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Hostages Case (NMT)

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Case No. 7 of the Nuremberg Military Tribunals (NMT), the Hostages Case, charged twelve senior military officers for "criminal disregard of the rules of warfare for of hostages and civilians."[1] The fourteen defendants were all senior officers in the army and navy, or in the German High Command, OKW. Defendant Blaskowitz committed suicide in prison before the conclusion of the trial.

Part of the crimes involved an order, promulgated by the theater commander, Maximilian von Weichs to execute one hundred civilian "hostages" for every German soldier killed by the partisans, as well as the destruction of villages and killing of villagers near the sites of partisan activity in Yugoslavia, Albania and Greece. [2]

This was an especially difficult legal case, as the taking and killing of hostages was, although deplored, permissible in international law.

Defendants

  • Field Marshal Wilhelm List, who had commanded the Twelfth Army, which was responsible for the invasion and conquest of Yugoslavia and Greece, until October 1941.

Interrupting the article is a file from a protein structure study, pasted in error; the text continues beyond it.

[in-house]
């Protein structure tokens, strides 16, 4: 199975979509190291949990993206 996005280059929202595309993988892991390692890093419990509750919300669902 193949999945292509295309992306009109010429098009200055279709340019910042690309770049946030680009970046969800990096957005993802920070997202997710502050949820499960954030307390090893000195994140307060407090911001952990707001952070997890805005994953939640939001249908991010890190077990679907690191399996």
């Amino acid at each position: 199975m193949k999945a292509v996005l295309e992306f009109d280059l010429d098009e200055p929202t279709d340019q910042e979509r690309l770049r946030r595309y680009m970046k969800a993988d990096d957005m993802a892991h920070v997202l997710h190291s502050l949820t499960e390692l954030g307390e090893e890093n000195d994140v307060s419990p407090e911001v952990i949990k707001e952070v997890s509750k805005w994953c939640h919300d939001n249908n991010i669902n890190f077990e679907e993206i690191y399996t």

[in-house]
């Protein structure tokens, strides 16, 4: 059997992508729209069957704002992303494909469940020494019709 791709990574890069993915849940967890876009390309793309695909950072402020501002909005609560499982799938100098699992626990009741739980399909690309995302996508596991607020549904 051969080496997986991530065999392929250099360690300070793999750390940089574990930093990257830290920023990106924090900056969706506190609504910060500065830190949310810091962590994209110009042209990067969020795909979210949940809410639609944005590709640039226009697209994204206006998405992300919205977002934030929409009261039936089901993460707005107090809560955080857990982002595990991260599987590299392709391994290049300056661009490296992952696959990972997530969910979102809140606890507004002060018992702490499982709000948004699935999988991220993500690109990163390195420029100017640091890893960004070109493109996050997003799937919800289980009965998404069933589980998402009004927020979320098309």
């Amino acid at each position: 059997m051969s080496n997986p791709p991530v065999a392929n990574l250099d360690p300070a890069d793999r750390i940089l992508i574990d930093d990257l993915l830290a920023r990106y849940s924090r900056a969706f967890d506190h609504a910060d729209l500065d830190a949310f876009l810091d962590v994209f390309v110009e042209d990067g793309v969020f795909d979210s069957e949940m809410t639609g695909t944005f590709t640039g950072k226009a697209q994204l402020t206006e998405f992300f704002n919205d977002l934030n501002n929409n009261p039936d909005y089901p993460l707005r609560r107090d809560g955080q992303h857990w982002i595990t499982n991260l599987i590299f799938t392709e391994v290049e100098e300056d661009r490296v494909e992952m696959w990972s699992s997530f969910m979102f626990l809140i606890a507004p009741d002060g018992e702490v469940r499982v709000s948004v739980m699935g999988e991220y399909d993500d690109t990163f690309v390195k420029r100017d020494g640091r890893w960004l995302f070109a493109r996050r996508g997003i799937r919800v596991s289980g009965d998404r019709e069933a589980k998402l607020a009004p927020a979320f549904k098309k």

• Lt. General Wilhelm Kuntze was also a defendant.
  • General Lothar Rendulic commander of the Second Panzer Army in Yugoslavia during 1943-44
  • Lt.General Hermann Fortsch, Chief of Staff to List, Kuntze and von Weichs.
  • Field Marshal Maximilian von Weichs, supreme commander of German forces in this region 1944-45, although arraigned, was separated from the case before its conclusion due to illness.

The basic charge against all the defendants was responsibility for the unwarranted slaying of many thousands of Yugoslav and Greek civilians. On other occasions, all the inhabitants of particular villages, near which partisan action had occurred, were slaughtered and the villages burned. ...several of the defendants who had served on the Russian front were charged with killing uniformed prisoners of war pursuant to the notorious German "Commissar Order." [Source: Taylor, p.321]

Charges

The tribunal dismissed the charges relating to partisans or guerrillas. Whilst accepting that there were circumstances under which members of units operating against the German forces in Yugoslavia and Greece were entitled to protection as lawful belligerents, it concluded that "the greater portion of the partisan bands failed to comply with the rules of war entitling them to be accorded the rights of a lawful belligerent. The evidence fails to establish beyond a reasonable doubt that the incidents involved in the present case concern partisan troops having the status of lawful belligerents."

On the issue of "hostage" taking and their execution, the tribunal accepted that, in principle, regardless of how abhorrent that might be morally, this was allowed for under international law, although this was a "barbarous relic of ancient times." It described it as a last resort for maintaining order.